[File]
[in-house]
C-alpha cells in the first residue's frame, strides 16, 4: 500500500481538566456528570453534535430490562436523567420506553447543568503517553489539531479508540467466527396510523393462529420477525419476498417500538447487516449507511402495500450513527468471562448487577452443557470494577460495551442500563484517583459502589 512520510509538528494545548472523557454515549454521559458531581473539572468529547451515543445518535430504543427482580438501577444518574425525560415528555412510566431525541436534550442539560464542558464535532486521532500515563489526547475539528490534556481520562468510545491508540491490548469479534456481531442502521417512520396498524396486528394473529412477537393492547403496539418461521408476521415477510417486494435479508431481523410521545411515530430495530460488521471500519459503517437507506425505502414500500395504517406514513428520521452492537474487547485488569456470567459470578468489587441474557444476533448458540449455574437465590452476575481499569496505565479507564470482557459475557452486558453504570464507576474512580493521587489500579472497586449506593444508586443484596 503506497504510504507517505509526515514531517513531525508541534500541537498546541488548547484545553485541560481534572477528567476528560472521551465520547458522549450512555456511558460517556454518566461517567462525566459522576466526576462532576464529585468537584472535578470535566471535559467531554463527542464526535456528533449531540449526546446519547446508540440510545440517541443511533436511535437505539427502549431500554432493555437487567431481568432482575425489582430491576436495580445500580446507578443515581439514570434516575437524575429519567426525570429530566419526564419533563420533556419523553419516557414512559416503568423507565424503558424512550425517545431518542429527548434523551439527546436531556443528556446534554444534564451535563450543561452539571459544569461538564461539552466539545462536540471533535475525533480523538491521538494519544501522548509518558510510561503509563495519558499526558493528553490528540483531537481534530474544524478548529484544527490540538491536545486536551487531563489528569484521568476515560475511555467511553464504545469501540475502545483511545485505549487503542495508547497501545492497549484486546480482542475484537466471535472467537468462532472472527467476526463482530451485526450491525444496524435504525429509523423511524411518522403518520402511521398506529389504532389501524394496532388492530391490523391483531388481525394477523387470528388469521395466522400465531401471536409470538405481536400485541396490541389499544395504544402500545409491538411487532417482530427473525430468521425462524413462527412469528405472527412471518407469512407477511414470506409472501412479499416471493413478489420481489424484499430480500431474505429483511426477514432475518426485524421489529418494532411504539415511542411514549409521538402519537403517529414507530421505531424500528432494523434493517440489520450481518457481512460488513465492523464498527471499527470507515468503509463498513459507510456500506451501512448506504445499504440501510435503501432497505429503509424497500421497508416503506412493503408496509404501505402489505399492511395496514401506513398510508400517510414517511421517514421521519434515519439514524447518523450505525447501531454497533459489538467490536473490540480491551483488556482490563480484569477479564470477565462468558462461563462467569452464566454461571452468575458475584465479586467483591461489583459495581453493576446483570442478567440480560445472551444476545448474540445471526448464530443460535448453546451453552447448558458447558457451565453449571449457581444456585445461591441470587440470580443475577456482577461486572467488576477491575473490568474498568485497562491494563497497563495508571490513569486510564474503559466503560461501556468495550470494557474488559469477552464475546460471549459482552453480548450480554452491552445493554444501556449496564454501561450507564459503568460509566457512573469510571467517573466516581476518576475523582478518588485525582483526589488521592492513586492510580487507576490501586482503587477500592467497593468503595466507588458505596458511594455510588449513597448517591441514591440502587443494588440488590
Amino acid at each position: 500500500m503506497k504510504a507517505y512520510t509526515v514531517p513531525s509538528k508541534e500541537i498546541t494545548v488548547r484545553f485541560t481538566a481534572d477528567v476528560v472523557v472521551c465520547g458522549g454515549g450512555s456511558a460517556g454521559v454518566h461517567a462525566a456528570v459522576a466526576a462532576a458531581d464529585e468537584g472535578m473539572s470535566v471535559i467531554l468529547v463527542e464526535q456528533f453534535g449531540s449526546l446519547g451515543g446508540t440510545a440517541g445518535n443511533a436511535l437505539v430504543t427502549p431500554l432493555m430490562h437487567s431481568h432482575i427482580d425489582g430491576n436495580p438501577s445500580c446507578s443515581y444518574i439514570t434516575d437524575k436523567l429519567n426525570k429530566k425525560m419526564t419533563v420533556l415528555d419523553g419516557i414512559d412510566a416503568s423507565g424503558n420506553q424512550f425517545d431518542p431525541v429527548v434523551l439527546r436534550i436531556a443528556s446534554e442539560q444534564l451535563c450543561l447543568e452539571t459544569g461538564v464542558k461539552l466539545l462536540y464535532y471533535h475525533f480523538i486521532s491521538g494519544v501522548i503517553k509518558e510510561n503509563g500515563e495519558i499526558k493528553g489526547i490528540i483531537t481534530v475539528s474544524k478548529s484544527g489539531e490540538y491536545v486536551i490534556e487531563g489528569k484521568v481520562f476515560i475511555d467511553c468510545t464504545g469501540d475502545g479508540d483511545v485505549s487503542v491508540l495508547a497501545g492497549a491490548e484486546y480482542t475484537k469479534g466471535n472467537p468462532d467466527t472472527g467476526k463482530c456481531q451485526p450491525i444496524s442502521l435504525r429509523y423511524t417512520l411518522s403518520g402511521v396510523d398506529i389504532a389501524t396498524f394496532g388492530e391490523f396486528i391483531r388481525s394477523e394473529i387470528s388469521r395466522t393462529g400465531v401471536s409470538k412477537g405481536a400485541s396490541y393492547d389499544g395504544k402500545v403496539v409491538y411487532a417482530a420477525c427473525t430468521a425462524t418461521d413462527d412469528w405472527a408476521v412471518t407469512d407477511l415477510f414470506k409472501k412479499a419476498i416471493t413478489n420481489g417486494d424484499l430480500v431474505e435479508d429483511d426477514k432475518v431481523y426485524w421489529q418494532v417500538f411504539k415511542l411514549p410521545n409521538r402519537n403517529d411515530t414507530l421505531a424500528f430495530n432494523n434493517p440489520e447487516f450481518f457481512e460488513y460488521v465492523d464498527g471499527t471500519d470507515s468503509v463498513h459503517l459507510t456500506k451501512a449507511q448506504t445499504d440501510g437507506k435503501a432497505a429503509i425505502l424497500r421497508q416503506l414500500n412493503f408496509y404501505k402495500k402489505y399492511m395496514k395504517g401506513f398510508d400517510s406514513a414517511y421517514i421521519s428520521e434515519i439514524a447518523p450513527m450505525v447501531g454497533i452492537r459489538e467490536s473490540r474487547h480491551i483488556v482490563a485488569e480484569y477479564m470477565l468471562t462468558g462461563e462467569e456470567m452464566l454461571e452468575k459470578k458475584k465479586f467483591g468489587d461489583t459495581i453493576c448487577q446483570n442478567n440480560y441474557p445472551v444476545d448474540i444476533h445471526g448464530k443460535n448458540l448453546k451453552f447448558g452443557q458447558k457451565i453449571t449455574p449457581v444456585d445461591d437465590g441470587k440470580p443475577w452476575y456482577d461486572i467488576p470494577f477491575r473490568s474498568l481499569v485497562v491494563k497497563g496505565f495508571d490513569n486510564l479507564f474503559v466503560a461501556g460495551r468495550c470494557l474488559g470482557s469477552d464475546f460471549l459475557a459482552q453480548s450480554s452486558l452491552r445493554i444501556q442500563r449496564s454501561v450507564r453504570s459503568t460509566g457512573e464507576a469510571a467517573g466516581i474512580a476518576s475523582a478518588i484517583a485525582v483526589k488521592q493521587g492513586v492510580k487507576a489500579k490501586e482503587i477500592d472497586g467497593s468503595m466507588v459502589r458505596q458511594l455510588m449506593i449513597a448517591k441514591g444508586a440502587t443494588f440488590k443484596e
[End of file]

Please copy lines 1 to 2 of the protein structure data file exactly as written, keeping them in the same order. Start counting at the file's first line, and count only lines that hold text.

[in-house]
C-alpha cells in the first residue's frame, strides 16, 4: 500500500481538566456528570453534535430490562436523567420506553447543568503517553489539531479508540467466527396510523393462529420477525419476498417500538447487516449507511402495500450513527468471562448487577452443557470494577460495551442500563484517583459502589 512520510509538528494545548472523557454515549454521559458531581473539572468529547451515543445518535430504543427482580438501577444518574425525560415528555412510566431525541436534550442539560464542558464535532486521532500515563489526547475539528490534556481520562468510545491508540491490548469479534456481531442502521417512520396498524396486528394473529412477537393492547403496539418461521408476521415477510417486494435479508431481523410521545411515530430495530460488521471500519459503517437507506425505502414500500395504517406514513428520521452492537474487547485488569456470567459470578468489587441474557444476533448458540449455574437465590452476575481499569496505565479507564470482557459475557452486558453504570464507576474512580493521587489500579472497586449506593444508586443484596 503506497504510504507517505509526515514531517513531525508541534500541537498546541488548547484545553485541560481534572477528567476528560472521551465520547458522549450512555456511558460517556454518566461517567462525566459522576466526576462532576464529585468537584472535578470535566471535559467531554463527542464526535456528533449531540449526546446519547446508540440510545440517541443511533436511535437505539427502549431500554432493555437487567431481568432482575425489582430491576436495580445500580446507578443515581439514570434516575437524575429519567426525570429530566419526564419533563420533556419523553419516557414512559416503568423507565424503558424512550425517545431518542429527548434523551439527546436531556443528556446534554444534564451535563450543561452539571459544569461538564461539552466539545462536540471533535475525533480523538491521538494519544501522548509518558510510561503509563495519558499526558493528553490528540483531537481534530474544524478548529484544527490540538491536545486536551487531563489528569484521568476515560475511555467511553464504545469501540475502545483511545485505549487503542495508547497501545492497549484486546480482542475484537466471535472467537468462532472472527467476526463482530451485526450491525444496524435504525429509523423511524411518522403518520402511521398506529389504532389501524394496532388492530391490523391483531388481525394477523387470528388469521395466522400465531401471536409470538405481536400485541396490541389499544395504544402500545409491538411487532417482530427473525430468521425462524413462527412469528405472527412471518407469512407477511414470506409472501412479499416471493413478489420481489424484499430480500431474505429483511426477514432475518426485524421489529418494532411504539415511542411514549409521538402519537403517529414507530421505531424500528432494523434493517440489520450481518457481512460488513465492523464498527471499527470507515468503509463498513459507510456500506451501512448506504445499504440501510435503501432497505429503509424497500421497508416503506412493503408496509404501505402489505399492511395496514401506513398510508400517510414517511421517514421521519434515519439514524447518523450505525447501531454497533459489538467490536473490540480491551483488556482490563480484569477479564470477565462468558462461563462467569452464566454461571452468575458475584465479586467483591461489583459495581453493576446483570442478567440480560445472551444476545448474540445471526448464530443460535448453546451453552447448558458447558457451565453449571449457581444456585445461591441470587440470580443475577456482577461486572467488576477491575473490568474498568485497562491494563497497563495508571490513569486510564474503559466503560461501556468495550470494557474488559469477552464475546460471549459482552453480548450480554452491552445493554444501556449496564454501561450507564459503568460509566457512573469510571467517573466516581476518576475523582478518588485525582483526589488521592492513586492510580487507576490501586482503587477500592467497593468503595466507588458505596458511594455510588449513597448517591441514591440502587443494588440488590